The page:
Cuba is trying to boost its food processing industries.  Photo: Elio Delgado
Cuba is trying to boost its food processing industries. Photo: Elio Delgado

HAVANA TIMES, Oct. 12 – Nine years after having stopped operations, the pasta and candy plant in the eastern city of Santiago de Cuba reinitiated its productions as part of a state program to reactivate food processing industries, reported IPS.

The factory produces candies, bonbons, cookies, mixture for pastas, pizzas and instant beverages, and chocolate-covered sponge fingers.

Cuba is attempting to recover its food production and industries to lessen its dependency on imports that it can not afford.


2 thoughts on “Food Plant Reopens in Santiago de Cuba

  • Alberto N Jones, Thank you so much for your comments. This is precisely the kind of public airing that can lead to meaningful reform of Cuban socialism. I hope the pages of HT will be a continuing conduit for this kind of healthy expression.

    This needs to be said: The present leaders of Cuba will easily go into joint-ventures with foreign capitalists–nickel, tourism, etc.–and call this sort of collaboration “real” socialism. At the same time, it does not occur to them to go into joint ventures with Cuban workers and managers in cooperative industrial and commercial enterprises!

    The way out of Cuba’s dismal economic performance is for employees of enterprise to own their concerns cooperatively. Responsibility for efficient, market-satisfying production would then go mainly to workers. The socialist state would hold “preferred” stock ownership–non-controlling–in lieu of taxes.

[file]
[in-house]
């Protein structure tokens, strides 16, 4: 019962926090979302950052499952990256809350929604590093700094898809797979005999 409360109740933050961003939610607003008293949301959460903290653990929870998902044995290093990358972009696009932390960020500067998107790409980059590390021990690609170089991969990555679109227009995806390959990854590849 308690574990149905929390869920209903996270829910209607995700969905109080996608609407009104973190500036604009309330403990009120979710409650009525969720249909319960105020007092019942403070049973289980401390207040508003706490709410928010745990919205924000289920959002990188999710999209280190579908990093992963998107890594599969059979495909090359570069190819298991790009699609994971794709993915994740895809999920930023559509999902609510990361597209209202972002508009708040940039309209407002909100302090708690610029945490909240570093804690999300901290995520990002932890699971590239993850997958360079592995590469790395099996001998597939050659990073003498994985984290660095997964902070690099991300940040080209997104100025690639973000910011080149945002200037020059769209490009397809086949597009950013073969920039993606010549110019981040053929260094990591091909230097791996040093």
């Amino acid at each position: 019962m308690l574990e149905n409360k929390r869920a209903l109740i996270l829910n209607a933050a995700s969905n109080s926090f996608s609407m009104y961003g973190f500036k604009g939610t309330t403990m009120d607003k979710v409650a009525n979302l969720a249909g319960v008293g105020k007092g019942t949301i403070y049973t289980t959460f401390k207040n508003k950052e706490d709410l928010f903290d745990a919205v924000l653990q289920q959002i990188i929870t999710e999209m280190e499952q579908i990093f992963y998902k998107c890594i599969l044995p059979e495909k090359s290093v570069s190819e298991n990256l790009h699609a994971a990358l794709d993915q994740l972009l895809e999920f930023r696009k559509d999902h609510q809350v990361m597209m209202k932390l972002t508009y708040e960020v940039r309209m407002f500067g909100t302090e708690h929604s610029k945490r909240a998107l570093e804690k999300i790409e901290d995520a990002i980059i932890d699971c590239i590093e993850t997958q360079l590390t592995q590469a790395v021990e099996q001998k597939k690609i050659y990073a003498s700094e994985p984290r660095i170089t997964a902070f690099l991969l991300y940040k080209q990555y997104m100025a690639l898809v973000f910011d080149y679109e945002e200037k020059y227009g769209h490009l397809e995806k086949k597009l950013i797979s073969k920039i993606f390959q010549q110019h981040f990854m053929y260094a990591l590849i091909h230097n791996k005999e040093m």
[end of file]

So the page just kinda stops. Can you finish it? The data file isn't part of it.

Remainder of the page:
“Joint ventures with Cuban citizens, not foreign capitalists” might be a slogan.

  • Reopening this factory is not a victory, it is an indictment on those myoptic leaders, who choose the easy path of importing rather than producing. Selling caramels, cookies and hundredes of other staples imported from Uruguay, Argentina, Pakistan or China, should suffice to remove and hold accountable these so called managers. Galleticas Sire, Chorizos el Mino, detergente Ace in Havana, laundry soap 13-13, Sammy Ice Cream or Caramelos Tudela in Guantanamo, Quinabeer Soda, Choco Milk in Santiago de Cuba, Pound Cake and Gazeniga from Camaguey just to mention a few, were all far better of of higher quality to these imported and sold at three or four times its value to white-wash and cover their ineptitude. The same happens in the car rental, lodging and food sales in the hospitality industry, leading tens of thousands of European tourists, to skip Cuba to neighboring countries, with far less atractions, human development, in exchange for a better service, diverse amenities for LESS!

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